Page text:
A leader in the provision of cash management services to financial institutions and companies in Asia, JPMorgan is at the forefront of the introduction of the global Continuous Linked Settlement (CLS) initiative. Due for launch in the third quarter of 2002, CLS promises to remove the risk in settling cross border foreign currency transactions by providing instantaneous settlement of several key currencies through a network of member banks linked electronically around the globe. JPMorgan is one of 70 shareholders in the initiative and will be rolling out the CLS service to its clients in Asia and the rest of the world.
"JPMorgan is a major trading bank in payments and the foreign exchange markets putting us at the centre of CLS," says Stephen Street, vice president of global clearing for the bank based in Singapore. "We have a substantial core banking business in US dollars in Asia and work with some of the biggest financial institutions in the region." And while on the surface CLS appears to be a tool that directly benefits the banking community, Street says the removal of settlement risk in forex transactions is something corporate treasurers should be acutely aware of when selecting a cash management provider. Traditionally corporate treasurers have selected their FX counterparties based on specific credit criteria of which settlement risk was a very small component , with CLS they would be wise to also focus on the liquidity being available at the required moment to settle their trades.
"To be a settlement member of CLS you need to have the liquidity available to settle trades as quickly as possible," says Street. "Only large global banks such as JPMorgan can truly claim to have this level of liquidity. This is something that our large multinational corporate clients value in their relationship with us."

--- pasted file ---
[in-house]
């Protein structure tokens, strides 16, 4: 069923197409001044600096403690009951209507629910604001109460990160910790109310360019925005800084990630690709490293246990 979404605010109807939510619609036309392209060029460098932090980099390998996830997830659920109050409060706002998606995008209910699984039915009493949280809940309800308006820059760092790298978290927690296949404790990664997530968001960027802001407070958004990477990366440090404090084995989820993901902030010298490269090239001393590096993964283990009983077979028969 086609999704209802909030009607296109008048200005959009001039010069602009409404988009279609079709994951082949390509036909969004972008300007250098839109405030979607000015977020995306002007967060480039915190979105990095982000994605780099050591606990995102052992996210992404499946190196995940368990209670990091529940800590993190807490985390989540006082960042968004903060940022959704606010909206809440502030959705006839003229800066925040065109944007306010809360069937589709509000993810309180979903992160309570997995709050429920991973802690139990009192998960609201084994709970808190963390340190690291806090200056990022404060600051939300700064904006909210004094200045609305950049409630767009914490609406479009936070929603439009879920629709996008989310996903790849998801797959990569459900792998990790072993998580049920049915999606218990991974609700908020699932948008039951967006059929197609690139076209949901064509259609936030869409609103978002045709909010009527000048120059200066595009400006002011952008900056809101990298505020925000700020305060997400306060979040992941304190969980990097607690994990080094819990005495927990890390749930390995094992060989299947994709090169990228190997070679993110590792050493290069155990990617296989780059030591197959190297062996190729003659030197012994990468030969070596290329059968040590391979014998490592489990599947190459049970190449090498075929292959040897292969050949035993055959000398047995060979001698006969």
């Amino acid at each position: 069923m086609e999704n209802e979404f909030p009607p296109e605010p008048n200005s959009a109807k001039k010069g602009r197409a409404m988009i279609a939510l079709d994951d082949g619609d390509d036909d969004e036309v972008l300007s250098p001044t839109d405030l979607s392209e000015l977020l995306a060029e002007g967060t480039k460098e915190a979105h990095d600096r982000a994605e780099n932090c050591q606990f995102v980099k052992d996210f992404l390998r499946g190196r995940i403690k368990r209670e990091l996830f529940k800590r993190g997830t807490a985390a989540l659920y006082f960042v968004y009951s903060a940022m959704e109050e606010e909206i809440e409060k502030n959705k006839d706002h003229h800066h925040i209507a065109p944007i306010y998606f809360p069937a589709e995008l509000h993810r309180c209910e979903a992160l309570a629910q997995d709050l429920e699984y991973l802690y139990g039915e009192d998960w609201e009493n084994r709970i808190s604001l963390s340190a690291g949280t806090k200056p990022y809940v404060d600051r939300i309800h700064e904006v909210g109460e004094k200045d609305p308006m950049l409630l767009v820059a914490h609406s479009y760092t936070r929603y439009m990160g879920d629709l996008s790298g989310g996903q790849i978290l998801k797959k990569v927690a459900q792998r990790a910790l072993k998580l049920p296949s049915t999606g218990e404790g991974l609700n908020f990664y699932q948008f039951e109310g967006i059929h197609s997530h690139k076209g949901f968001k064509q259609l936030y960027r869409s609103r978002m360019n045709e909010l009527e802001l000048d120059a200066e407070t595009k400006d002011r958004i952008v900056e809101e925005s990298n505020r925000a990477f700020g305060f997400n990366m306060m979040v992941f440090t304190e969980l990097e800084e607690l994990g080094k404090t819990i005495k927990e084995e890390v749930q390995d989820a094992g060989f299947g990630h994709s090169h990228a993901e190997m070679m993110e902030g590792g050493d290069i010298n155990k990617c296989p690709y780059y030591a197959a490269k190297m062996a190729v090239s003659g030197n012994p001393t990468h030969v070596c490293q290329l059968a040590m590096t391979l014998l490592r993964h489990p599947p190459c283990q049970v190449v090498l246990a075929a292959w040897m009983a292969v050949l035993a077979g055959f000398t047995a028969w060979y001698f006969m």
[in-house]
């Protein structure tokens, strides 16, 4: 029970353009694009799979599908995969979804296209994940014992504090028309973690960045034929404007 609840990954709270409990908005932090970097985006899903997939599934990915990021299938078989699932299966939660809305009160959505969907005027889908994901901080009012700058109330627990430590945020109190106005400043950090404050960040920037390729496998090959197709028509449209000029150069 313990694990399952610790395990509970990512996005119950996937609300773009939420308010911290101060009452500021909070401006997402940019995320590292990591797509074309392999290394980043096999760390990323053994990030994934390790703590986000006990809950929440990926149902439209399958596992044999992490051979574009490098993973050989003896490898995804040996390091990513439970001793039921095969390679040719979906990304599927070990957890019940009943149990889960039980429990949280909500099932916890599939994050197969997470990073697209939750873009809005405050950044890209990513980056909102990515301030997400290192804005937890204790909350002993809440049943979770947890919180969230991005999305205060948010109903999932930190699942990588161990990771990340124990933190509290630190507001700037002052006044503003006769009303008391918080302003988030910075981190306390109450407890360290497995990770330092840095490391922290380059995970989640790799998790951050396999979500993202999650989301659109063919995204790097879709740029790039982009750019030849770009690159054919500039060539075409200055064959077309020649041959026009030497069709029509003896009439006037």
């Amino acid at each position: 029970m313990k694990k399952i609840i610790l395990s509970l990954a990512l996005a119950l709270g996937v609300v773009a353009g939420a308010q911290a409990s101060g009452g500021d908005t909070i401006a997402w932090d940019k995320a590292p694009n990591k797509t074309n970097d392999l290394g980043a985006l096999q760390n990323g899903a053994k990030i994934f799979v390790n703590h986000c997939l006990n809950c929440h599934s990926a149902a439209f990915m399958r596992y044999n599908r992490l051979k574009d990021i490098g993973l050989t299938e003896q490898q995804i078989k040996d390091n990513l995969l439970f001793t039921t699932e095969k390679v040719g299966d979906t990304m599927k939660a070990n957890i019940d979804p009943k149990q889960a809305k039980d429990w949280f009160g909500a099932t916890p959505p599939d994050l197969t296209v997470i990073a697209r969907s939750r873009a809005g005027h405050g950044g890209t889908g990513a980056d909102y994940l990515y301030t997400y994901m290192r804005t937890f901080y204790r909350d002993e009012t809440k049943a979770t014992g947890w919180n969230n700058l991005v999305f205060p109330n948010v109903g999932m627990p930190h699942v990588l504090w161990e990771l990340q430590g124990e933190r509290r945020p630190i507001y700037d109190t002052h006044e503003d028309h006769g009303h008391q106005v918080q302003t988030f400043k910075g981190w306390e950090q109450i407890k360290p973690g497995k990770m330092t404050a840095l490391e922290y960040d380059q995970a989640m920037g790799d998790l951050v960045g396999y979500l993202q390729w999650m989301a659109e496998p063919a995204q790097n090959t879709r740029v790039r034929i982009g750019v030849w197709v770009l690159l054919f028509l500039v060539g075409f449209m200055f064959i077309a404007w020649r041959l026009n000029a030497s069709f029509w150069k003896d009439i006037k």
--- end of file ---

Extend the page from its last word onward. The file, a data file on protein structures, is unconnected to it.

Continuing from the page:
In its initial phase, CLS will handle the settlement of seven currencies including the US dollar, UK sterling, Australian dollar, Japanese yen, Canadian dollar, Swiss franc and the euro. Later other currencies such as the Hong Kong dollar, Singapore dollar and New Zealand dollar will be added to the mix. It is also expected that once the system has been established and operating successfully for some time , CLS will look to include other transactions such as Money Market and Derivatives in the settlement cycle.
In preparation for the launch, JPMorgan has been developing customized technology platforms to allow clients to monitor the progress of their transactions through an easy-to-use web-based system. "We expect clients will continue to use SWIFT to initiate trades through CLS but they will use our proprietary browser to track transactions," explains Street, who says JPMorgan has been working with systems developers ACI Worldwide for the past year to perfect the web platform. "CLS is a real-time active event which means treasurers want to have access to a desktop tool to receive reports on the status of their trades."
Another area of development is JPMorgan's provision of third party CLS services for correspondent banks that not full members of the CLS initiative. "We are now talking with several of our correspondent banks in Asia about the provision of liquidity to settle trades, release of long balances to cover short balances, and assistance in managing non-CLS transaction flows," says Street. JPMorgan has already signed third party CLS partnerships with DBS Bank in Singapore, Daiwa Bank and Chuo Mitsui Trust in Japan and several other large domestic outfits. "We will differentiate ourselves through the implementation of our third party offering, our customer service and the reputation that we have in the clearing service," adds Street.